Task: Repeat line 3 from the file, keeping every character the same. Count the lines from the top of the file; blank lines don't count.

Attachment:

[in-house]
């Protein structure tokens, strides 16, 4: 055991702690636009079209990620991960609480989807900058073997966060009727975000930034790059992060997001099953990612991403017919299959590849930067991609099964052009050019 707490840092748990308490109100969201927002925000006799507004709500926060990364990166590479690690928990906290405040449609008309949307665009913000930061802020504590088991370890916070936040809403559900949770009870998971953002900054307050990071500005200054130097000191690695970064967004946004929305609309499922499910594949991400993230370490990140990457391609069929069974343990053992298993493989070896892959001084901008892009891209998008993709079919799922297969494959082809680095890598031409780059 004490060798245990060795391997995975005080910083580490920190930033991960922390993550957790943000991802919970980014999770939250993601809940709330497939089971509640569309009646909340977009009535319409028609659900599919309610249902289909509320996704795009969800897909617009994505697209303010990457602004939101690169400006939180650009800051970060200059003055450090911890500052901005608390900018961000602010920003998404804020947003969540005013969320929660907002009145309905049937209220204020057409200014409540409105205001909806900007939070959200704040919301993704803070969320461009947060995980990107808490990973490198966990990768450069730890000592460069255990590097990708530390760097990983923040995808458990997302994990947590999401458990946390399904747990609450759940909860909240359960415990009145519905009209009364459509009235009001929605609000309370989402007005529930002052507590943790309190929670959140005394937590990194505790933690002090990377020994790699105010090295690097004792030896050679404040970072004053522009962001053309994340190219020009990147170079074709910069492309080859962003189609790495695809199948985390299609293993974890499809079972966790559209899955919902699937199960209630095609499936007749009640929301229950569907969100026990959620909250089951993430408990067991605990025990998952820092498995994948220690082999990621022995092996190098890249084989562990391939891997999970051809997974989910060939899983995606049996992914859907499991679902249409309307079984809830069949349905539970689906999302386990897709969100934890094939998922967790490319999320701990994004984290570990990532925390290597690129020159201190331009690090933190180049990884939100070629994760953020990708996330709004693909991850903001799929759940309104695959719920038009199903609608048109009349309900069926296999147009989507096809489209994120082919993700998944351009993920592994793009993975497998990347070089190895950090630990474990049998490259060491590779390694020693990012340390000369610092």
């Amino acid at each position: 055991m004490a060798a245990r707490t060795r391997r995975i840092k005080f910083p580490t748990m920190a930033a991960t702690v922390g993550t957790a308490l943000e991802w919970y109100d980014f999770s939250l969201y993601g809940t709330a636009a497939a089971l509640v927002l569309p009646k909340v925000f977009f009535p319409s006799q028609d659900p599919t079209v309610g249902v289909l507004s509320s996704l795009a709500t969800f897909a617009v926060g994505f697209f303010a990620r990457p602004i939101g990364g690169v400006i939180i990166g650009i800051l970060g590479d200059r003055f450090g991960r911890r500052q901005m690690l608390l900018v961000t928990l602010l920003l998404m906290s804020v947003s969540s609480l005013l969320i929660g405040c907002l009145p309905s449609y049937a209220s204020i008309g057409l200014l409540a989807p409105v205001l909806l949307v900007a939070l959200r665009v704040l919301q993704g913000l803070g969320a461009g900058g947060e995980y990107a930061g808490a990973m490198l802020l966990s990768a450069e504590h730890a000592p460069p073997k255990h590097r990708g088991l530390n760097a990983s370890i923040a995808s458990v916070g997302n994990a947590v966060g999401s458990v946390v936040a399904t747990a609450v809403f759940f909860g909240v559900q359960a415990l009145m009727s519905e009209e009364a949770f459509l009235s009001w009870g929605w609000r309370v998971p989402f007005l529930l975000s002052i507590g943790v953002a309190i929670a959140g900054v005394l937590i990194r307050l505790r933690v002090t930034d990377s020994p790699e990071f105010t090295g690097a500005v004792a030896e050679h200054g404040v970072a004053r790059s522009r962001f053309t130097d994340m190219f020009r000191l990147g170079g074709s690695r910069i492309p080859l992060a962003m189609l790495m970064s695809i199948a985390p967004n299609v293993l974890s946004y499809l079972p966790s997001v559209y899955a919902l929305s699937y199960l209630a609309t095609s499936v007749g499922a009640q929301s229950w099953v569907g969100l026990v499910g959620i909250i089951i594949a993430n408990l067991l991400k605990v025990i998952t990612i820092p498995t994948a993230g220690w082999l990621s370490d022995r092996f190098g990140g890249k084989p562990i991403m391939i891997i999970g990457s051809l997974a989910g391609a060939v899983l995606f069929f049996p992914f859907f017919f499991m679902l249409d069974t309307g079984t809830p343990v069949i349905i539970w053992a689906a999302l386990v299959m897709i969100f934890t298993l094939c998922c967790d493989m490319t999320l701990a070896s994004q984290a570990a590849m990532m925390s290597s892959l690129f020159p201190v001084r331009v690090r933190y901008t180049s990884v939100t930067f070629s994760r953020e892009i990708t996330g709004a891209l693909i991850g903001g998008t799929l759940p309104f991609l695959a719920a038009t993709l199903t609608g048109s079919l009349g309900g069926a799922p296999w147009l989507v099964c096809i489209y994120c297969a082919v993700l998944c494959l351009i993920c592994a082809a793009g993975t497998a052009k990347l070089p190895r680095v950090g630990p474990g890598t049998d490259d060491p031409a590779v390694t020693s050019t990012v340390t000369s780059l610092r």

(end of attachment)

């Amino acid at each position: 055991m004490a060798a245990r707490t060795r391997r995975i840092k005080f910083p580490t748990m920190a930033a991960t702690v922390g993550t957790a308490l943000e991802w919970y109100d980014f999770s939250l969201y993601g809940t709330a636009a497939a089971l509640v927002l569309p009646k909340v925000f977009f009535p319409s006799q028609d659900p599919t079209v309610g249902v289909l507004s509320s996704l795009a709500t969800f897909a617009v926060g994505f697209f303010a990620r990457p602004i939101g990364g690169v400006i939180i990166g650009i800051l970060g590479d200059r003055f450090g991960r911890r500052q901005m690690l608390l900018v961000t928990l602010l920003l998404m906290s804020v947003s969540s609480l005013l969320i929660g405040c907002l009145p309905s449609y049937a209220s204020i008309g057409l200014l409540a989807p409105v205001l909806l949307v900007a939070l959200r665009v704040l919301q993704g913000l803070g969320a461009g900058g947060e995980y990107a930061g808490a990973m490198l802020l966990s990768a450069e504590h730890a000592p460069p073997k255990h590097r990708g088991l530390n760097a990983s370890i923040a995808s458990v916070g997302n994990a947590v966060g999401s458990v946390v936040a399904t747990a609450v809403f759940f909860g909240v559900q359960a415990l009145m009727s519905e009209e009364a949770f459509l009235s009001w009870g929605w609000r309370v998971p989402f007005l529930l975000s002052i507590g943790v953002a309190i929670a959140g900054v005394l937590i990194r307050l505790r933690v002090t930034d990377s020994p790699e990071f105010t090295g690097a500005v004792a030896e050679h200054g404040v970072a004053r790059s522009r962001f053309t130097d994340m190219f020009r000191l990147g170079g074709s690695r910069i492309p080859l992060a962003m189609l790495m970064s695809i199948a985390p967004n299609v293993l974890s946004y499809l079972p966790s997001v559209y899955a919902l929305s699937y199960l209630a609309t095609s499936v007749g499922a009640q929301s229950w099953v569907g969100l026990v499910g959620i909250i089951i594949a993430n408990l067991l991400k605990v025990i998952t990612i820092p498995t994948a993230g220690w082999l990621s370490d022995r092996f190098g990140g890249k084989p562990i991403m391939i891997i999970g990457s051809l997974a989910g391609a060939v899983l995606f069929f049996p992914f859907f017919f499991m679902l249409d069974t309307g079984t809830p343990v069949i349905i539970w053992a689906a999302l386990v299959m897709i969100f934890t298993l094939c998922c967790d493989m490319t999320l701990a070896s994004q984290a570990a590849m990532m925390s290597s892959l690129f020159p201190v001084r331009v690090r933190y901008t180049s990884v939100t930067f070629s994760r953020e892009i990708t996330g709004a891209l693909i991850g903001g998008t799929l759940p309104f991609l695959a719920a038009t993709l199903t609608g048109s079919l009349g309900g069926a799922p296999w147009l989507v099964c096809i489209y994120c297969a082919v993700l998944c494959l351009i993920c592994a082809a793009g993975t497998a052009k990347l070089p190895r680095v950090g630990p474990g890598t049998d490259d060491p031409a590779v390694t020693s050019t990012v340390t000369s780059l610092r």